Thursday April 26, 2018
Home India Fortis’ greed...

Fortis’ greed held body of a BPL family’s baby over Rs 3,500

0
//
227
Republish
Reprint

By NewsGram Staff-Writer

fortis--621x414
Fortis, Vasant Kunj credit: www.livemint.com

Displaying an utter act of inhumanity, Fortis Hospital in Vasant Kunj held the body of a 17-day old baby over a mere due of Rs 3,500. The mournful parents of the deceased child belong to below poverty line (BPL) category. Later, the body was released after an intervention by a local MLA. He said the treatment should have been free of cost to the BPL family.

Father of the child Sandeep, who works as a driver in Vasant Kunj explained, “We had already paid Rs 20,000 as security deposit at the time of admission in the hospital. I have already lost four children and this fifth new born was suffering from a heart disease by birth.” The child was rushed to Fortis in an emergency when he stopped breathing after crying. Shortly, he was declared dead by the hospital authorities. He was under treatment at AIIMS.

Later, the hospital denied giving body to the family until they cleared the dues. Sandeep told that he somehow arranged the security deposit amount and could not afford anything more. He also explained about him being a BPL beneficiary, but the hospital denied any help. After a round of argument, Sandeep stiffly denied paying a single penny and demanded an explanation for not treating them accordingly.

Fortis Hospital in its statement scrapped all the charges saying that the body was handed over to the family well on time. They also denied levying any charges from the parents and said the treatment was done properly under BPL policies.

Click here for reuse options!
Copyright 2015 NewsGram

Next Story

Infosys Donates Rs 2.50cr To A Hospital in Kerala

Infosys donates Rs 2.50cr to Kerala hospital

0
//
15
Infosys donates Rs 2.50cr to Kerala hospital.
Infosys donates Rs 2.50cr to Kerala hospital. (Wikimedia Commons)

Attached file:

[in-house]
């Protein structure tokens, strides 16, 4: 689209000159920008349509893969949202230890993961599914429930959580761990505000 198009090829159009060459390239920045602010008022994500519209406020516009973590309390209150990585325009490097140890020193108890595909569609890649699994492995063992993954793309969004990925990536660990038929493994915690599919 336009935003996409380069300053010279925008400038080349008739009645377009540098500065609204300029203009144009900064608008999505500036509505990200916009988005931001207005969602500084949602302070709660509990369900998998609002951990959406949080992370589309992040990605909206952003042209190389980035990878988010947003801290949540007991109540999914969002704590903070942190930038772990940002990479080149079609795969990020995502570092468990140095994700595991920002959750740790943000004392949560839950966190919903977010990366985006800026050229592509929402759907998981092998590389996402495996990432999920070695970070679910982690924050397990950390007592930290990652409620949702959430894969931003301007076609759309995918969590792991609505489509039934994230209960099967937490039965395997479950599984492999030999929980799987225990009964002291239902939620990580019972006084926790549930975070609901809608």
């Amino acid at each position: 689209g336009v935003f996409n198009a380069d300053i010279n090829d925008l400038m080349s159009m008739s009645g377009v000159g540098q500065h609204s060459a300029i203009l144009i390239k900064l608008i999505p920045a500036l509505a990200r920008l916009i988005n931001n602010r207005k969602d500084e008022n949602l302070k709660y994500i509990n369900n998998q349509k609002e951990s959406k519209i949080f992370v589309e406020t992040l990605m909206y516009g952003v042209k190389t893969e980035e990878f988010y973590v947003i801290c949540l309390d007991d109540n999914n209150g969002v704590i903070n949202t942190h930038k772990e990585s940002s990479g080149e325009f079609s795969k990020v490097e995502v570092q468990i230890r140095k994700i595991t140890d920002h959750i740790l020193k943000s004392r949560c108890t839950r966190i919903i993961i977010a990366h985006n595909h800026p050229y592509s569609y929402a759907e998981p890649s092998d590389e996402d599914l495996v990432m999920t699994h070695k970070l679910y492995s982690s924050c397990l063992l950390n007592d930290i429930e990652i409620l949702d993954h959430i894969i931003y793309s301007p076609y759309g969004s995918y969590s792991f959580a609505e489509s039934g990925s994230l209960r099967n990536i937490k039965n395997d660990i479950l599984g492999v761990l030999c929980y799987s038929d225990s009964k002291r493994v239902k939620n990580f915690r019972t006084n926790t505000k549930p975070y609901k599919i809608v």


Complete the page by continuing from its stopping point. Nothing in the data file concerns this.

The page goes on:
Tech major Infosys has donated Rs 2.50 crore to the Neurosurgery Department of the state-run Medical College hospital, here.

The money was used to install a brand new neurosurgery dedicated operating microscope, replacing a two decade old one.

Speaking to IANS, P. Anil, Head of Department Neurosurgery, said that Infosys answered to a request he had made in 2017.

“I took a chance and I wrote to Infosys if they can come to our help. It was an year back. Soon they responded and after they undertook a brief study of our activities, they decided to help us,” he added.

“In between there were some issues with regards to GST but finally the equipment has been installed. We have already put it to use in the first case, a few days back,” said Anil.

Representational image for Hospital.
Representational image. Pixabay

Anil said the new piece of device has come as a huge boon to the patients who mostly come from poor background.

The Thiruvananthapuram Medical College hospital has the most crowded casualty department with accident cases coming for expert and quick treatment.

Speaking to IANS, Sunil Jose, a top official attached to the Infosys unit here, said their company always has set aside money as part of the corporate social responsibility programme.

“Our studies found out that the department provides yeomen services to accident victims and most of the patients came from the low and middle income category.

“In this microscope project, we started working on it as soon as we got the proposal from the Neurosurgery Department. We felt that they are doing a good job and sanctioned it,” said Jose.

Incidentally this is not the first time that Infosys have helped the hospital. They had built a sky walk connecting the major building after finding out that patients were being moved in stretchers through the road.  IANS

Next Story